I was having a conversation with a colleague about the differences between top performers and everyone else. The conversation caused me to reflect on discussions I’ve had with 1000’s of sales people over the past year.
Clearly, there are differences in sales people and their approaches. The skills and competencies vary by market/industry, customer base, solutions, organizational strategies/priorities, geography/culture and many other things.
Various assessments will tell you there are commonalities in top performers in certain behaviors, attitudes. For example, the ability to take rejection, money motivation, risk tolerance, and so forth. We see certain commonalities in those indicators across top performers.
But one thing that seldom is mentioned, that causes top performers to really stand out to me is their attention to detail.
It’s clear in everything they do and is markedly different from everyone else.
It starts with their purposefulness, focus, and discipline.
They manage their calendars rigorously. Blocking time to get their work done, looking forward weeks, sometimes months.
They set daily goals and measure their attainment against those goals, knowing that little improvements every day create great results over the long term.
They have rigorously refined routines and processes designed to make them as impactful, effective, efficient as possible.
They understand the power of rote repetition applied with discipline and rigor. They look at every part of what they do and what drives results, understanding each detail of execution. They then apply these rigorously, but not blindly, to each similar situation.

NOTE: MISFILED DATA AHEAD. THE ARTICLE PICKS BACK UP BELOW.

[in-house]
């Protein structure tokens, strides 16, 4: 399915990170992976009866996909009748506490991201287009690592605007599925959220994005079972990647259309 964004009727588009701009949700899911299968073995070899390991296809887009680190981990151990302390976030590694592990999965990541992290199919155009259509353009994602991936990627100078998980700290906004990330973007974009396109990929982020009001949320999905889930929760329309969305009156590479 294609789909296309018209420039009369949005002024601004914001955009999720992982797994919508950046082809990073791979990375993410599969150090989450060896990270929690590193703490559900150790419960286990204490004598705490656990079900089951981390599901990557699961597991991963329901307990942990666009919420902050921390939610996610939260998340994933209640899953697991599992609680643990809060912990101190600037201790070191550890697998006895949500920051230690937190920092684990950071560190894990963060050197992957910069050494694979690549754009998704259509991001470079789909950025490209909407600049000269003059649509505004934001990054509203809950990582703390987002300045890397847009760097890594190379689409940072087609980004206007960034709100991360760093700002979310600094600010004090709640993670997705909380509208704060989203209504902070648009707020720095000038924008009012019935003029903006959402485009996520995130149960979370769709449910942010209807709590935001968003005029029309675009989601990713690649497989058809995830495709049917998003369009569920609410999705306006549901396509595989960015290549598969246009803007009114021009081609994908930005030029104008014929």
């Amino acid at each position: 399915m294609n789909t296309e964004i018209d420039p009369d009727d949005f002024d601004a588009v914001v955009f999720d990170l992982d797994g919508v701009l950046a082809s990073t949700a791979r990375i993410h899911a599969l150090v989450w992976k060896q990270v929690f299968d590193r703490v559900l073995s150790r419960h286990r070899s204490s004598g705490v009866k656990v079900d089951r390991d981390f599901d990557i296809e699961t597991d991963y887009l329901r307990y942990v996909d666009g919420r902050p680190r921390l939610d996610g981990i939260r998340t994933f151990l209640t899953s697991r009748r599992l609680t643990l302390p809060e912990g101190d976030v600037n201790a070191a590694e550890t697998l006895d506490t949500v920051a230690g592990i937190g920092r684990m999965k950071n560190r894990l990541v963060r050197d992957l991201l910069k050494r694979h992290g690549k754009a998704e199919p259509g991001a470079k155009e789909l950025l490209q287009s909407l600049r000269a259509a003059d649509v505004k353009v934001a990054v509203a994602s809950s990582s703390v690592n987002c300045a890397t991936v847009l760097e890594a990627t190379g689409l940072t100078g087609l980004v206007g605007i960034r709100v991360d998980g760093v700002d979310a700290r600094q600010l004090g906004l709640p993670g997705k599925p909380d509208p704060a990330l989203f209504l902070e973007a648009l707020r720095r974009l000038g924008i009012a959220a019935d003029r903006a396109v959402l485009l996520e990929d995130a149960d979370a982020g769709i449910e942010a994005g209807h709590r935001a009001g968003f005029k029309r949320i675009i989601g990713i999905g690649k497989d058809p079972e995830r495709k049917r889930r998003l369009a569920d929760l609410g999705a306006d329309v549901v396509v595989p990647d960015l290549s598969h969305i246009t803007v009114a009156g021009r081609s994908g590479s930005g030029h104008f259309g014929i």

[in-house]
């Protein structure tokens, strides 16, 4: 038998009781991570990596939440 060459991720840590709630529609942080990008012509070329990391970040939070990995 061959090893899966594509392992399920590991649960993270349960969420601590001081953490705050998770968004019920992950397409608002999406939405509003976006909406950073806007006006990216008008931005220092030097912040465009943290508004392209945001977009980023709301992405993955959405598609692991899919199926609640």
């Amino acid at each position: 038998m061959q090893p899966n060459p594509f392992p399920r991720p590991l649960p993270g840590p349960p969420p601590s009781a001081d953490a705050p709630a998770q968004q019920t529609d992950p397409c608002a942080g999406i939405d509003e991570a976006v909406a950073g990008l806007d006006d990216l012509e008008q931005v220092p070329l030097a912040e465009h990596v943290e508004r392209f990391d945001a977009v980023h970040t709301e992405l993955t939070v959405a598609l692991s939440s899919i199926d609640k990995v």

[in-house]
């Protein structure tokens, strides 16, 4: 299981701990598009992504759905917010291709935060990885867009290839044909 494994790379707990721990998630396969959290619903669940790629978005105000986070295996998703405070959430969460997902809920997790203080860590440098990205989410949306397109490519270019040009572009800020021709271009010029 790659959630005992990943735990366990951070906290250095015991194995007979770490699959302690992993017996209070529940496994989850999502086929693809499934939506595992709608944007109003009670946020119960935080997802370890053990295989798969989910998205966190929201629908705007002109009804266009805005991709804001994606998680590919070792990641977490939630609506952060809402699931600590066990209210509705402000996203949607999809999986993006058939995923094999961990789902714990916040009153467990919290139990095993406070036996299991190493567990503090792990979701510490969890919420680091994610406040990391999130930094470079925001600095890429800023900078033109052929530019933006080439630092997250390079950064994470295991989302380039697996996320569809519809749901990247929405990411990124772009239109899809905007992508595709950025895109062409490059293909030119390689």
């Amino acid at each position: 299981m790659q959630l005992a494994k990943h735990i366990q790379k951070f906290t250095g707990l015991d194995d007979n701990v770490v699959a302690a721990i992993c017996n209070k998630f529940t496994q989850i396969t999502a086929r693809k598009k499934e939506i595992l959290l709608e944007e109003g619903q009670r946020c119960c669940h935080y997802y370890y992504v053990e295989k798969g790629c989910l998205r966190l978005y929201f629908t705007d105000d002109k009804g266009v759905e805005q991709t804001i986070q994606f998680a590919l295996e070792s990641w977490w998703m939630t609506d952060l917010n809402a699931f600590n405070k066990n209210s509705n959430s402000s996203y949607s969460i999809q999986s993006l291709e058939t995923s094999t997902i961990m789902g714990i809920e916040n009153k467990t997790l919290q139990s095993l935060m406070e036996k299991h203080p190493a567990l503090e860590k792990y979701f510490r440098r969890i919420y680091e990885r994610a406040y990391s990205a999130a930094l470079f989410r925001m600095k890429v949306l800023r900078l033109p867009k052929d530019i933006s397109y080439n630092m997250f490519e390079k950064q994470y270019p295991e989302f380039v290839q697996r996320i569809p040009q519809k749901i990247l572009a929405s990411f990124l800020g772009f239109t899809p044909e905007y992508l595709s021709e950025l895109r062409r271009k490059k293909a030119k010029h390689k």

They leverage tools and technology to amplify their impact and ability to get things done. They don’t whine or complain about CRM. They’ve already figured out how to use the tools to maximize productivity.
They ALWAYS have a sales process. If their companies haven’t defined a sales process, they’ve defined one for themselves. They know if they consistently execute on that process, they maximize their ability to win, and to win efficiently.
They don’t just plan meetings, they design meetings. They think about what they want to accomplish, they think about who needs to be involved–both from a customer perspective and from their own organizations.
They know how to get things done, both in their own organizations and with their customers.
They prepare incessantly, no detail is too small, they don’t overlook anything.
They are constantly developing themselves and their capabilities. They know to remain a top performer, they must continue to learn.
They leverage their managers to help them grow, learn, and improve.
B and C players keep looking (If they are looking at all) for the 1 or 2 things that top performers do differently. What they miss is that it isn’t 1 or 2 things. It’s the thousands of little things top performers do all the time.